attached to the knees to perform a patellar reflex examination, as illustrated in Fig.
1.2. (e). During the bending state of the knee, the sensors measured a large strain.
The patellar knee ligament was tapped with a mallet during the leg reflex
examination. The striking motion led the leg to stretch and quickly return to its
original position Fig. 1.2 (f) illustrates that the capacitance decreased suddenly
during straightening and then back to original the bio-compatible and portable
strain sensors can be used in a variety of biomedical applications. Because of their
great sensitivity, conductive sensors are excellent for measured low-strain motions,
whereas detection systems function better for high-strain movements in aspects of
uniformity, minimal hysteresis, and quick reply.
8
Figure 1.2 A conceptual schematic of strain sensors operating in the case
of emergency by collecting patients’ physiological information and then
transferring the data to a medical Center through wireless devices,
thereby, alerting the physician medical assistant [2]
Figure 1.3 The operation of portable and skin attached - stretched sensors in the
biomedical field: a) A capacitive-kind strain sensor covered near the hreat. b) he
astrain sensor's reply in blood measurement. c) Strain sensor mounted on the chest
for the breathing
9
1.1.2 Application in Sports
Adjustable strain sensors connected to several body parts measure exercise ability.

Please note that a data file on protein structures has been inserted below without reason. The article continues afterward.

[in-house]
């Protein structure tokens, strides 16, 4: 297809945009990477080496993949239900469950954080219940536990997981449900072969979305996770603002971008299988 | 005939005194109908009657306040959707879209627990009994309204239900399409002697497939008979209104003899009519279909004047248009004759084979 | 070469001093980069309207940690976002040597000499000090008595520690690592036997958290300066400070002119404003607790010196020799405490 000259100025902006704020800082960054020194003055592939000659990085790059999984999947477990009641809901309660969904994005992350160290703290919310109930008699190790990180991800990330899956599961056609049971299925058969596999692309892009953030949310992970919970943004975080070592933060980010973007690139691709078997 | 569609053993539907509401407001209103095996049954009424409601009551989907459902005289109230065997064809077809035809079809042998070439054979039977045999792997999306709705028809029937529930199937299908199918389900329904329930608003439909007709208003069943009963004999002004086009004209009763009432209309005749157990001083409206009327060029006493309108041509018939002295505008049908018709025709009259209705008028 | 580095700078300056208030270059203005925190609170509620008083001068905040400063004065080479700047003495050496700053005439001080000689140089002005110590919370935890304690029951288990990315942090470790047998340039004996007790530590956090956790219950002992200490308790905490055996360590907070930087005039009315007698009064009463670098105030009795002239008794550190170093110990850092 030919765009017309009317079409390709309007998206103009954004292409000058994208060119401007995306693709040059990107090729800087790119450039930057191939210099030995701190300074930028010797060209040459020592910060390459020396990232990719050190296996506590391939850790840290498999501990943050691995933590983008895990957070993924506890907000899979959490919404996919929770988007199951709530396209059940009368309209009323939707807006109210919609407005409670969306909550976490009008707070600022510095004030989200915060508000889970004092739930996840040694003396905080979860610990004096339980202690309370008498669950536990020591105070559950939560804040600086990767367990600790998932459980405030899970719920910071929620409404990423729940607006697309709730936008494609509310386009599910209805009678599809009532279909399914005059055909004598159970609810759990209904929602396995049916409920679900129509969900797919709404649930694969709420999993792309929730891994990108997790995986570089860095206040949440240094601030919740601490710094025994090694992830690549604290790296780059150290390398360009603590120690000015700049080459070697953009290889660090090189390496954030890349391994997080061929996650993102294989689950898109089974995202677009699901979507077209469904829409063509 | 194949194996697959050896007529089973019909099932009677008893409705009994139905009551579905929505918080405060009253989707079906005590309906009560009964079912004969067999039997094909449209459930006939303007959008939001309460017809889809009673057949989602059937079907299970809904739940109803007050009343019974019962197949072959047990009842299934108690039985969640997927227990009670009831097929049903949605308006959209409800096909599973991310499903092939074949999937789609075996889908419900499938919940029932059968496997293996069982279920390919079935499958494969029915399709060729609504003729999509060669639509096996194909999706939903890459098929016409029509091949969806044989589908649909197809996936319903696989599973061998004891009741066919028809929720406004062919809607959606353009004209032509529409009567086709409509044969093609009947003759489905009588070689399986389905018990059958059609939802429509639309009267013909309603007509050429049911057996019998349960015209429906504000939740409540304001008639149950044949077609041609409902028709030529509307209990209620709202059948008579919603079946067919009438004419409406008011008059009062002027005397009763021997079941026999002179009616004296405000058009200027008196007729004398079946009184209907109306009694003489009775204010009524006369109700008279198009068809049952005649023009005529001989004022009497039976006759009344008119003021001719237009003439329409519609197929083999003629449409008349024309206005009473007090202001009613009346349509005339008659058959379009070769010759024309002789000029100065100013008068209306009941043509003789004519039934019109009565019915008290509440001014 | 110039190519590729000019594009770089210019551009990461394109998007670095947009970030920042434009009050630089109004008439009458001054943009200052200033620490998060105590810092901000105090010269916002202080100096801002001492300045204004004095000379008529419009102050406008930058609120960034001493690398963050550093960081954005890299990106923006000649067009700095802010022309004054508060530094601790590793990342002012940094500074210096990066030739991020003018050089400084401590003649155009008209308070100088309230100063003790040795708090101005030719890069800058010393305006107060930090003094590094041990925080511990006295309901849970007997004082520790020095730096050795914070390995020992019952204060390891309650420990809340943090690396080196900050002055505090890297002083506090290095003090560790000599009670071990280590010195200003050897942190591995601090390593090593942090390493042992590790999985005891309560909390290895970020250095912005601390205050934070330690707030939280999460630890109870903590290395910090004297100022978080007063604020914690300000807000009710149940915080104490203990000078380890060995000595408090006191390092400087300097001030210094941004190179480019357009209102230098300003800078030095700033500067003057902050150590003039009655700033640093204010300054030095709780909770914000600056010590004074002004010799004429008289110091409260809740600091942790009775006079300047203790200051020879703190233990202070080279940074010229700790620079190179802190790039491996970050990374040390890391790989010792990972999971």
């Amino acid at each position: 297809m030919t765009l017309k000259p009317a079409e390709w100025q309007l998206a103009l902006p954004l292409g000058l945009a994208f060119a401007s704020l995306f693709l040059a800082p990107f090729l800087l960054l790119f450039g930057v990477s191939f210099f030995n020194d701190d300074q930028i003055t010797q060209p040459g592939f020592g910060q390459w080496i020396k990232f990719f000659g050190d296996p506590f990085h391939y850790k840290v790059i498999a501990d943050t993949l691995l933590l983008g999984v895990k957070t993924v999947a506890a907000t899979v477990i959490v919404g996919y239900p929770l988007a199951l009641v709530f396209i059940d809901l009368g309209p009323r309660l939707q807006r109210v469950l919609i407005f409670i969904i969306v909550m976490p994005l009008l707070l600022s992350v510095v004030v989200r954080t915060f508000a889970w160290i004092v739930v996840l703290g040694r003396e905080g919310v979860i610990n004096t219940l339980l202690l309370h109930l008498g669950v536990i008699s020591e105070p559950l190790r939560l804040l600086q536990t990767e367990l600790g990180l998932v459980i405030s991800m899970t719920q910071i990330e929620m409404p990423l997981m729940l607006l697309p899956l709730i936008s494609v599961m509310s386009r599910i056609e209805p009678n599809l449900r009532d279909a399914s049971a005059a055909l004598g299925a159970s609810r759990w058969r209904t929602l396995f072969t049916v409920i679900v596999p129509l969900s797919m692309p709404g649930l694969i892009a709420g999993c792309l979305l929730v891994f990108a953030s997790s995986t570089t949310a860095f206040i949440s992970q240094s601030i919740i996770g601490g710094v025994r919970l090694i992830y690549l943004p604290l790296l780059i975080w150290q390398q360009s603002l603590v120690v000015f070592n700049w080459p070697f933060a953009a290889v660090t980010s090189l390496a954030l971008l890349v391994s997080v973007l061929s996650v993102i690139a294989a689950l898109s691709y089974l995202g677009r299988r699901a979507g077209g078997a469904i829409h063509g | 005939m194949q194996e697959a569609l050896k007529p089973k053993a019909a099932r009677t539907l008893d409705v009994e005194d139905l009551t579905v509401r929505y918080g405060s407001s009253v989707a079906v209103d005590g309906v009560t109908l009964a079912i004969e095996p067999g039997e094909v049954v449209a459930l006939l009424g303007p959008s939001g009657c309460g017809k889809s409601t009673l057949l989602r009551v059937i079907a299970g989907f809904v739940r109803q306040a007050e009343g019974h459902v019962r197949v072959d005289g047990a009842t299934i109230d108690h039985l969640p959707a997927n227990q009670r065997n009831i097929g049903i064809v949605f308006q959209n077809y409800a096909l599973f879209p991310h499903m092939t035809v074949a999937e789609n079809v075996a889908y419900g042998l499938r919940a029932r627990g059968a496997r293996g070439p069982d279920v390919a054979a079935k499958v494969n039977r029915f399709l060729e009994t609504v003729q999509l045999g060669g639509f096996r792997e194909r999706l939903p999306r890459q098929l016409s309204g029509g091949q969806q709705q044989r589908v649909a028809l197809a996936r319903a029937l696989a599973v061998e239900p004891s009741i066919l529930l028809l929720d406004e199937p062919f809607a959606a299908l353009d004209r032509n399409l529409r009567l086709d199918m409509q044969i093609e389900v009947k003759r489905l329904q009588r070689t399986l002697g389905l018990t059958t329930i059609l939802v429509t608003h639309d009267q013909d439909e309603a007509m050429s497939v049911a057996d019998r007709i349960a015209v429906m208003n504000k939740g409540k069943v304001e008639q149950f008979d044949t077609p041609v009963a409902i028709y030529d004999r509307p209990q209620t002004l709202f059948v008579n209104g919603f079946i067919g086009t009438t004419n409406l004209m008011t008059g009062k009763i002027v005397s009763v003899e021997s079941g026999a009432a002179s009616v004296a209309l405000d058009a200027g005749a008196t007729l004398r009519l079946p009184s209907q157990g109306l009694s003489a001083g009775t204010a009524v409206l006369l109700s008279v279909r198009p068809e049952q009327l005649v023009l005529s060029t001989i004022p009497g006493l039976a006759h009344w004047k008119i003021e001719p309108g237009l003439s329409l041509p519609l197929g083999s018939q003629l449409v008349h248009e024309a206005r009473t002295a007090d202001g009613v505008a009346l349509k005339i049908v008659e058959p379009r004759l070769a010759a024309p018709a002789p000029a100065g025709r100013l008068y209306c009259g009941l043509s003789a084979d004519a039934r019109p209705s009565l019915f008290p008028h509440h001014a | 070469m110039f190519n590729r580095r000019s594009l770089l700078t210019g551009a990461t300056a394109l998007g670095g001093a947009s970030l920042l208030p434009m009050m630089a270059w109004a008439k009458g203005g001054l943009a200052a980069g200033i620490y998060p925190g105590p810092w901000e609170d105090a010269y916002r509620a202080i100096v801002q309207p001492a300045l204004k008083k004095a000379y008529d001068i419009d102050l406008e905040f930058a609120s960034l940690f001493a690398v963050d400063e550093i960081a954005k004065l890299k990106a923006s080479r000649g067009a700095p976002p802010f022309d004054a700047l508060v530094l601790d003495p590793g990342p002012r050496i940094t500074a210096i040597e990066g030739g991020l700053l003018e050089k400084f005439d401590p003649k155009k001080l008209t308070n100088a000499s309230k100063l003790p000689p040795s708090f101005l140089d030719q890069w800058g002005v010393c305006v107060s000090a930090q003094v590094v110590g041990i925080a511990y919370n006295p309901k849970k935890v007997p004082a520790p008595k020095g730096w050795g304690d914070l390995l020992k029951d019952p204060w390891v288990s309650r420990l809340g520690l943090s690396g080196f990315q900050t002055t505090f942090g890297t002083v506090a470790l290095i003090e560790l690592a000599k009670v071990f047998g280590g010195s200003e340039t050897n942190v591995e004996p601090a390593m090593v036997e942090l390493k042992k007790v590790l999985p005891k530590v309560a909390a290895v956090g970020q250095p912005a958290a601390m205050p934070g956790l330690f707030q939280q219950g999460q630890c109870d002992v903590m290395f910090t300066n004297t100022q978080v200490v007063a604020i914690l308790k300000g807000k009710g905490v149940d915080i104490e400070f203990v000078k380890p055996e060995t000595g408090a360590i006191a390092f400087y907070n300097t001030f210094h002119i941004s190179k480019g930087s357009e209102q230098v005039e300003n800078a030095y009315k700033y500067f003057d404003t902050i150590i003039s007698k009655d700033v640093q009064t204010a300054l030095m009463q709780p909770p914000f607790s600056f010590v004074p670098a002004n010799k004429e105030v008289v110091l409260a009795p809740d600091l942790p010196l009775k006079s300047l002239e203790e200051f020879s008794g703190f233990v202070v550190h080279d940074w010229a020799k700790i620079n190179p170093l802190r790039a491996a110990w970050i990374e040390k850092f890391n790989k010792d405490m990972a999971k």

The signals measured by the strain sensors wrapped around the wrist and elbow are
demonstrated in Fig. 2.3 (a) and 2.3 (b) [6]. The resistance of strain sensors increases
during the rotating action of the arm and hand. After the straightening of wrist and
elbow, the change in resistance It has regained its original value The body
movement analysis can be performed through the data measured by the w strain
sensors. A rosette-type stretchable strain sensor is fabricated from 3s self-runing
CBs, PDMS strain sensors at an angle of 120° of each other [13]. The function of
rosette-type strain sensors is to measure the principal strains under in-plane
directions of displacements [5]. The response of elongated sensor in the uniaxial
direction of S1 is shown in Figure 2.3 (c). In Fig. 2.3 (d), the change in resistance for
the S1 was larger than that of S2 and S3. The information reported from these
sensors can be used for body fitness analysis Fig. 2.3 (e) demonstrates another
application in which Flexible strain sensors were connected to the knee joint to study
different knee movement Moving, walking, and leaping from a seated posture are
examples of sequences [5]. As a result, skin launch, and portable strain sensors are
useful for large period structural human health observing reintegration and
evaluating players' athletic performance.